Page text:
The Hidden People by Alison Littlewood
Review by Gary Fry
There seems to have been a small revival of fictions dealing with “hidden people” lately. I’m thinking of Ramsey Campbell’s exquisitely weird novel The Kind Folk and the recent (modestly effective) film The Hallows. Perhaps there’s something about the true nature of fairies which appeals to us all during these dark days of global strife overlaid by media-enforced bogusly sentimental discourse.
Anyway, here is Alison Littlewood’s latest novel, also focusing on the hidden people of yore. It’s narrated by a young Victorian rationalist (Albie), in the thrall of social and industrial revolution in 19th Century Britain. He’s committed to scientific enlightenment, and yet when he meets his young cousin, the pure Lizzie, he experiences some ineffably magical connection with her which haunts him for years to come.
Then, some time later, she dies. Having gone their separate ways, Albie to the city, Lizzie to the wilds of Yorkshire, our narrator must now venture to the countryside, with all its backward-thinking residents and strangely ancient lore. Here he will investigate just what led to his fair cousin’s premature death.
The early sections of this book will feel very familiar to wide readers, and that’s no bad thing. There’s almost a cosy, Victorian-novel feel to the opening events, each scene delineated by Littlewood in a highly convincing pastiche of the great storytelling masters’ prose (Eliot, et al). Indeed, it’s the quality of the writing which makes these introductory passages soar, with landscapes populated by flora and the villagers’ closed community depicted with all its questionable traditions.
The plot when it gets going takes the form of an investigative mystery, with many a sinister set-piece – visits to mystical seers, troubling dreams, and grave-digging – and off-the-page spookiness. Littlewood is adroit at relating her story without ever giving away to the reader just what kind of book this is: straight horror story, historical drama, dark crime?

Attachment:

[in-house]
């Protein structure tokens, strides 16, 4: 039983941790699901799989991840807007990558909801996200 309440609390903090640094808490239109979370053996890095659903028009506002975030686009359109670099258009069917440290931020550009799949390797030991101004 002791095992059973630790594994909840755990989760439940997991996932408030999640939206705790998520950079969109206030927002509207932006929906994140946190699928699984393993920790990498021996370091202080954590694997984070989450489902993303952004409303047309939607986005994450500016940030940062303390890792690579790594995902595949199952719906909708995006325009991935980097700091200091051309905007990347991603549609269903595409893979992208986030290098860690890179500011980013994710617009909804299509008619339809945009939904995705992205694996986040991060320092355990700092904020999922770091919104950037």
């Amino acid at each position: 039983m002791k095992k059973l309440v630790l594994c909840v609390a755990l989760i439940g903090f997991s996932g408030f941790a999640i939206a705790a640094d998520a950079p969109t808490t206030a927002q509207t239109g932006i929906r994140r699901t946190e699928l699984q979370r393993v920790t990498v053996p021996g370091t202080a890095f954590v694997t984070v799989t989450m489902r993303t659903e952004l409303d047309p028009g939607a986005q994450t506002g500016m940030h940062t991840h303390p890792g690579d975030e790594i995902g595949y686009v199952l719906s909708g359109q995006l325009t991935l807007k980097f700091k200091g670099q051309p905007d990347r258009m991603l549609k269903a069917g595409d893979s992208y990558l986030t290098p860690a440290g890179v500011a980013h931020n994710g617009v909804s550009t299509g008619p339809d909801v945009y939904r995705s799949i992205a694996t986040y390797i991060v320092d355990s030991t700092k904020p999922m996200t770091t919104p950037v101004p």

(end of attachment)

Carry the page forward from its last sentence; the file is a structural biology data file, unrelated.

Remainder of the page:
This clever evasion of categorisation keeps us guessing right to the end, and the conclusion, once it comes, is highly satisfying. It’s hard for me to discuss this part of the book without giving away key moments, though I will say that its borderline ghostly nature and focus on familial events in the near-past put me most closely in mind of Barbara Vine’s macabre mystery novels.
In short, this is a compelling book, but not one which readers of hardcore dark fiction are necessarily going to relish. Its references to the titular hidden people remain allusive throughout, and if such quiet, suggestive horror is your preference, you’re in for a good time here.
The characterisation is solid throughout, and although even I, a dyed-in-the-wool Yorkshire-man, struggled a bit with the vernacular dialogue at times, I found the book a particular joy to read. Littlewood is excellent at capturing locations, while her understanding of human psychology is – essential here – never less than convincing.
Did I have any issues with the novel? Well, I did think Littlewood used the “it was only a dream” motif once too often to start a chapter, but that’s a minor issue and, in fairness, these passages did crank up the accumulating tension. The plot, as I’ve suggested, is, in the early stages, rather traditional, but whether you consider that a fault or a pleasure is your business. For me, the latter held sway; I’ve always been a big fan of the 19th Century melodramatic novel.
I particularly relished the final chapter, which, following a sequence of events that assert the narrator’s hardnosed rationalism, challenge this simplistic assumption with some mystical reflections and transformative perceptions. Just as Albie appeared to fall in love quickly at the book’s beginning, he’s learnt, by its end, that not everything in life, especially us “wild” people, work as mechanically as all the clocks and devices he’s observed at the Great Exhibition in the opening chapter.
This is a compelling, weird and knowing conclusion to a deeply satisfying book. I have no hesitation in recommending it to both genre and non-genre readers.